Testing indicates that the render numbers are anywhere from 4x to 12x faster than realtime.  On my own benchmarks (off a single drive, SATA 3 mind you, but still), a regular render of XDCAM HD 4:2:2 at 50 mbits is usually 2x realtime.  With smart rendering enabled, the same clip now renders at 6x faster.  Not too shabby.  And, the lower the bitrate, the faster it renders (less data per frame to copy, so it can do more at the same transfer speed).

Okay, I’m trying to smart render an XDCAM EX clip out to OP1A, and why isn’t it smart rendering?
This is probably the trap that most people will fall into when trying it for the first time.  For example, if I pick an EX clip, 35 mbits/sec, shot at 24fps.  Then, I drop it into a matching sequence, pick the XDCAM HD 1080 35 NTSC 24p preset, and hit render.  However, if I check it on the console, I see errors.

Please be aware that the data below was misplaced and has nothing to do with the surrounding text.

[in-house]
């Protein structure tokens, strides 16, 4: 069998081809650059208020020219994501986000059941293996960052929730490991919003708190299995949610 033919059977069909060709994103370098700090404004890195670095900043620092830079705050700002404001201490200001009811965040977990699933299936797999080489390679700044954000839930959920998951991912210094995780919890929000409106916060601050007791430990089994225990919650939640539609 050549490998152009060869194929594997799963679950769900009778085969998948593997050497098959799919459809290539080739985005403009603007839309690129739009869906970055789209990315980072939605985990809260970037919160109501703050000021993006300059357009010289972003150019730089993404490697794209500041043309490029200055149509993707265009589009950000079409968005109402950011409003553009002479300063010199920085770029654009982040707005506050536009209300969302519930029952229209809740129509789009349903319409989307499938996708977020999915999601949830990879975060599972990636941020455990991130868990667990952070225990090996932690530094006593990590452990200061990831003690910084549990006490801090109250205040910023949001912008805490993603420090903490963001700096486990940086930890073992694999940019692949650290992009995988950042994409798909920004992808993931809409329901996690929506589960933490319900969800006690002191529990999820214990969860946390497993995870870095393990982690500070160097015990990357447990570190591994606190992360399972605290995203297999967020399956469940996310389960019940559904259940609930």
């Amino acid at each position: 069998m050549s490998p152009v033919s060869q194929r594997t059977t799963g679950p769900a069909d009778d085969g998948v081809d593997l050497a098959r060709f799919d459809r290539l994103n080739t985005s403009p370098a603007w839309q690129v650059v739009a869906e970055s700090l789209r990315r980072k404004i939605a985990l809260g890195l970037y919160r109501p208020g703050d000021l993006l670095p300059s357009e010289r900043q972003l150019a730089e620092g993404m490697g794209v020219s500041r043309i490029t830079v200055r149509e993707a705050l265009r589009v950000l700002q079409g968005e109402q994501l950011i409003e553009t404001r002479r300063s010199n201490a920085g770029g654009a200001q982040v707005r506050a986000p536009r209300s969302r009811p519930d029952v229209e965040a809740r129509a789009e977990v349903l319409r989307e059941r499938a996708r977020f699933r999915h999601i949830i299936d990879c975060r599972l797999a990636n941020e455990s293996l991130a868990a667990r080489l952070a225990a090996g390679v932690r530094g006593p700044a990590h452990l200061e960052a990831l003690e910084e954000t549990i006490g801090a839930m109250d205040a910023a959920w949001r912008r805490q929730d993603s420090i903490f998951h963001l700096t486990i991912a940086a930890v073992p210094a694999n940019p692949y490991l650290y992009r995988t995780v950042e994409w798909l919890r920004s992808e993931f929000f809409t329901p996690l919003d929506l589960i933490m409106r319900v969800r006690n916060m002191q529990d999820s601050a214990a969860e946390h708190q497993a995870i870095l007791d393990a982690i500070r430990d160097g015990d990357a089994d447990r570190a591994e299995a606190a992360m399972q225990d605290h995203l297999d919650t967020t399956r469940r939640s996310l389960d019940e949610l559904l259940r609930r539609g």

Why the heck is that?
XDCAM EX footage is at a full 1920 x 1080 raster size.  XDCAM HD 4:2:0, on the other hand, is actually 1440 x 1080 with a PAR adjustment.  So we can’t smart render this, the frame sizes are different.

Wait a second, didn’t you say that EX is a supported smart render format!? Quit foolin’…
Why yes, it is. It’s just a problem with the preset. We don’t have prebuilt presets for EX material in the OP1a exporter’s list of available presets to choose from,  so if you want to smart render EX material, you’ll need to create a preset with the right settings.  So, going back to my example, if I go to the Video Settings and look under the Video Codec list, and pick XDCAM EX 35 NTSC 1080 (4:2:0), now it’ll smart render.